Learning from Te’o and Notre Dame: Media Crisis Planning in the Age of Catfishing

, Posted on Mar 15


Throughout the 2012 college football season, fans cheered on Manti Te’o for his courage and ability to beat the emotional odds despite losing his grandma and girlfriend within a matter of hours. We applauded as he led Notre Dame’s football team to a near-perfect season. The story had the makings of the next “Rudy” movie. However, as the plot unfolded, we found out that not everything was as it seemed. Te’o, Notre Dame and the public fell victim to a fake-girlfriend hoax.

The team and the university’s reactive response to the unfolding story stands as a stark reminder for all organizations that they must be prepared and ready to respond in the wake of a media crisis. The longer we wait, the more that stories can take on a life of their own, with a ripple effect that can affect even the largest organizations.

Luckily, most companies will never have to face the media under these strange circumstances, but the situation brings to light some important policies to incorporate into any organization’s media crisis plan.

Establish Your Game Plan

It’s imperative to create a media response plan that is flexible for a variety of scenarios. The plan should provide direction and assign roles to leaders in the organization. It must clearly communicate to both internal and external audiences.

Timing is critical. As part of the plan, companies should establish processes to define messages and share them with the right audiences in the right order.

Practice Makes Perfect

There is no doubt that Te’o, like most major college athletes in the spotlight, almost certainly went through media training provided by Notre Dame. Setting up media training before a crisis with team members is vital for an organization’s reputation. A company that is prepared and comfortable in the media spotlight has a distinct advantage in getting their message out clearly and in a controlled manner.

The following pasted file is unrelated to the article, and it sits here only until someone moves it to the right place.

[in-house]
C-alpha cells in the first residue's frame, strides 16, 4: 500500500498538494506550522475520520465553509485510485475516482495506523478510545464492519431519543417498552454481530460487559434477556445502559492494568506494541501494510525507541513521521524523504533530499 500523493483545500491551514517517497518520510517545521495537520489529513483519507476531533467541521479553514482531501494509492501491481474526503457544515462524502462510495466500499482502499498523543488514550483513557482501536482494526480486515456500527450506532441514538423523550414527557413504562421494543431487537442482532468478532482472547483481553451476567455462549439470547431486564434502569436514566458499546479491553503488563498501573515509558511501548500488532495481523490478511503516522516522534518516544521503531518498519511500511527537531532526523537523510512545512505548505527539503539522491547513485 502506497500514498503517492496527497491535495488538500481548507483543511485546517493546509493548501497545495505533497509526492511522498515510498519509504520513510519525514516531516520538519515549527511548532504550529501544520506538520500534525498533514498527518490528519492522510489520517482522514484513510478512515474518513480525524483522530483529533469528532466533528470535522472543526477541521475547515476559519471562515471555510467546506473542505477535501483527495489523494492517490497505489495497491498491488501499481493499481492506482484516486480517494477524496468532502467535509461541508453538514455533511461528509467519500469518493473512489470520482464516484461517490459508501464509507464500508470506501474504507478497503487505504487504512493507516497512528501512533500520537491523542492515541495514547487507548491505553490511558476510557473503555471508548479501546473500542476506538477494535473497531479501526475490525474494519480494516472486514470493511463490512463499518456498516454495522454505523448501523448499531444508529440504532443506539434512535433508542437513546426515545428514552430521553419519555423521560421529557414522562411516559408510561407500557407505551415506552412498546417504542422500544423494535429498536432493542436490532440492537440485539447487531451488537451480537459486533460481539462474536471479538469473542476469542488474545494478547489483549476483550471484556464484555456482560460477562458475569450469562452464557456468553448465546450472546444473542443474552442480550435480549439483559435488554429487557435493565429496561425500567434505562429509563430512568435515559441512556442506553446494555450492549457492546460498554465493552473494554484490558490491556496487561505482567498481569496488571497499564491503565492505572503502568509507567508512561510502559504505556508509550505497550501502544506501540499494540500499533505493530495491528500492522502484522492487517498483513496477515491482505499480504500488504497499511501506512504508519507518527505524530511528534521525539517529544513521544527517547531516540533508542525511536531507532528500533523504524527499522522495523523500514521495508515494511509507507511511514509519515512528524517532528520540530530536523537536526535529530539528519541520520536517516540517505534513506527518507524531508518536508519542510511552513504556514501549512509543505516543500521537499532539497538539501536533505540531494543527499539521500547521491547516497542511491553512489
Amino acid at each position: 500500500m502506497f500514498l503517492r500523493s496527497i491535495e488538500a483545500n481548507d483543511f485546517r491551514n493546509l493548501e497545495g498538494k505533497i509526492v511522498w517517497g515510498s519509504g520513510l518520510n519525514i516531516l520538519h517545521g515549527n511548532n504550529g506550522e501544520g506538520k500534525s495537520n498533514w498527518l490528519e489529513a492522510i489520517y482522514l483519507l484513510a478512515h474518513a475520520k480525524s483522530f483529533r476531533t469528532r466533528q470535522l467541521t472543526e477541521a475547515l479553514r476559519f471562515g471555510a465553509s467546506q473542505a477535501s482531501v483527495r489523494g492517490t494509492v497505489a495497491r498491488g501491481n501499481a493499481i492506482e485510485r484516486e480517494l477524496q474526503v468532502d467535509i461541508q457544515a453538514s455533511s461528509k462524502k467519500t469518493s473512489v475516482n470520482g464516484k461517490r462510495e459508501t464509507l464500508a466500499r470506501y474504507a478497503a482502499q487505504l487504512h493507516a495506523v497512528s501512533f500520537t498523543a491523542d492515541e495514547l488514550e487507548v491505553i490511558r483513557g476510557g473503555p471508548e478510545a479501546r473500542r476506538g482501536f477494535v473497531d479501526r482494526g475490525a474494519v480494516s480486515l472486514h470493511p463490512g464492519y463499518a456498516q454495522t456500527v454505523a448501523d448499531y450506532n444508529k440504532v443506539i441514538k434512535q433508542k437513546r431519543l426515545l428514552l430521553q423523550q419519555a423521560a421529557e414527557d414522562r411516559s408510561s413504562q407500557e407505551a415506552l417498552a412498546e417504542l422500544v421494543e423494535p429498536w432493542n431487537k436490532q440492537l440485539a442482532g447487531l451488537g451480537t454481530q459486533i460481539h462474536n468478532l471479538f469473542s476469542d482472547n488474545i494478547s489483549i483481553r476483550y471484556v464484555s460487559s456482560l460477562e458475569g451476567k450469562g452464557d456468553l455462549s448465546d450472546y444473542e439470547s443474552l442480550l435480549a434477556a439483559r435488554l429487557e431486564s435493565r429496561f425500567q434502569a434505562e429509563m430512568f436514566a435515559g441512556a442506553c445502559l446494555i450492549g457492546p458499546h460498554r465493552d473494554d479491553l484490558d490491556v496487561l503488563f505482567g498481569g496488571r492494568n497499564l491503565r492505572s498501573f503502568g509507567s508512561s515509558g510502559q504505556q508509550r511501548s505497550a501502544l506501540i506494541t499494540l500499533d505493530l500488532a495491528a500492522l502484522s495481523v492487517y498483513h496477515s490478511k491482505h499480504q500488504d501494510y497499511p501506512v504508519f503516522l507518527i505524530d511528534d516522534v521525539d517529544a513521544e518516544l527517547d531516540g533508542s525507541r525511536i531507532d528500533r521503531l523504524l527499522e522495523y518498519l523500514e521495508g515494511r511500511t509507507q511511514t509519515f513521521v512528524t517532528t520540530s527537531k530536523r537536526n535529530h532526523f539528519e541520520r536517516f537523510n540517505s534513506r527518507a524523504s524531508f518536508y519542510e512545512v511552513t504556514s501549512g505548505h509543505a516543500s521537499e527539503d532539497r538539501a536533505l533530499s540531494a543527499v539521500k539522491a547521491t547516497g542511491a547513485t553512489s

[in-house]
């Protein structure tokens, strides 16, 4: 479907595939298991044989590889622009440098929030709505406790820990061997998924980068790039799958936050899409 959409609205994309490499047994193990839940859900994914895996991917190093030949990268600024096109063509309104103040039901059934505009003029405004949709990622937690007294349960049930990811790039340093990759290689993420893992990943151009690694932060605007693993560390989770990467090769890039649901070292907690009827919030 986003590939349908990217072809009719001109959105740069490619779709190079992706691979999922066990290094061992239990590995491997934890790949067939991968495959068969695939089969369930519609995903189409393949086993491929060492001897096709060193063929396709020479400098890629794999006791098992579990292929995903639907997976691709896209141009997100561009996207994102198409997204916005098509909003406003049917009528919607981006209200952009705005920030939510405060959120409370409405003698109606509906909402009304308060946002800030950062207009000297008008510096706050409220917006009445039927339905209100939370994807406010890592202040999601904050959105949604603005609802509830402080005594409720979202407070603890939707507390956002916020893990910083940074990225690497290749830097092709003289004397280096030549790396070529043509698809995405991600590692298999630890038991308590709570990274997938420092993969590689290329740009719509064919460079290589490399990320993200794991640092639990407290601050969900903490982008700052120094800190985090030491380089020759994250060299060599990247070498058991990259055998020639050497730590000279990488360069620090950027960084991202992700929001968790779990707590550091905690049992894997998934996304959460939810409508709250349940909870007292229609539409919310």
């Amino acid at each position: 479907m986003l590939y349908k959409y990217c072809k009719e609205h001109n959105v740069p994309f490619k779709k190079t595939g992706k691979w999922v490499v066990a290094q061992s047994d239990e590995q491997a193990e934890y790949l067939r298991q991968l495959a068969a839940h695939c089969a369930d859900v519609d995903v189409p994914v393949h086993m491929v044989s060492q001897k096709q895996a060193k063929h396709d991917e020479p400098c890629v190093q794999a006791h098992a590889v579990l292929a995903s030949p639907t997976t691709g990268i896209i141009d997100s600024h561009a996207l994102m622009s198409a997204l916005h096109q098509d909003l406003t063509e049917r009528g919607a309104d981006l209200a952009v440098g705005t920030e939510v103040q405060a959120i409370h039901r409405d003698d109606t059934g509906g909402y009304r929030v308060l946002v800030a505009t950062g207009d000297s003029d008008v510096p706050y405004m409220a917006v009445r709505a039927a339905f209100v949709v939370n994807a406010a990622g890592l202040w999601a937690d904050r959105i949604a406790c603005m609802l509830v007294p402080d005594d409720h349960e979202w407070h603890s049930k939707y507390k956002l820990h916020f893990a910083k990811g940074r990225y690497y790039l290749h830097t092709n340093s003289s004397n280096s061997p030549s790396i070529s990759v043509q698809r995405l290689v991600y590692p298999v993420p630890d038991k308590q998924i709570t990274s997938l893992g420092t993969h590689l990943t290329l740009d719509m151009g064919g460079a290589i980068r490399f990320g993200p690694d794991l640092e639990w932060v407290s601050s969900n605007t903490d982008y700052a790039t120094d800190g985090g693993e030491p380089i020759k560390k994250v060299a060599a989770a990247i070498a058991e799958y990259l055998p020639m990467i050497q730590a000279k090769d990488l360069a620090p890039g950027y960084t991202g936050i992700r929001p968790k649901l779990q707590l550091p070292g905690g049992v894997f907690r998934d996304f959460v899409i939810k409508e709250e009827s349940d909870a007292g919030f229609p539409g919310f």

There is no “I” in Team

During a media crisis, all spokespeople need to be united and supportive of the organization, delivering consistent messaging through all communication touch points. No one enjoys watching a player complain about his teammates after a loss. The same rule should be applied to your organization.

The best defense when facing a media crisis is a proactive, consistent and heartfelt offense, implemented through a media policy that outlines a tactical game plan for your company. While you probably won’t have a girlfriend hoax on your hands, every company has the potential for a single employee’s actions to impact the larger organization—for better or worse. Make sure you have a media plan in place that keeps your defense out of the red zone.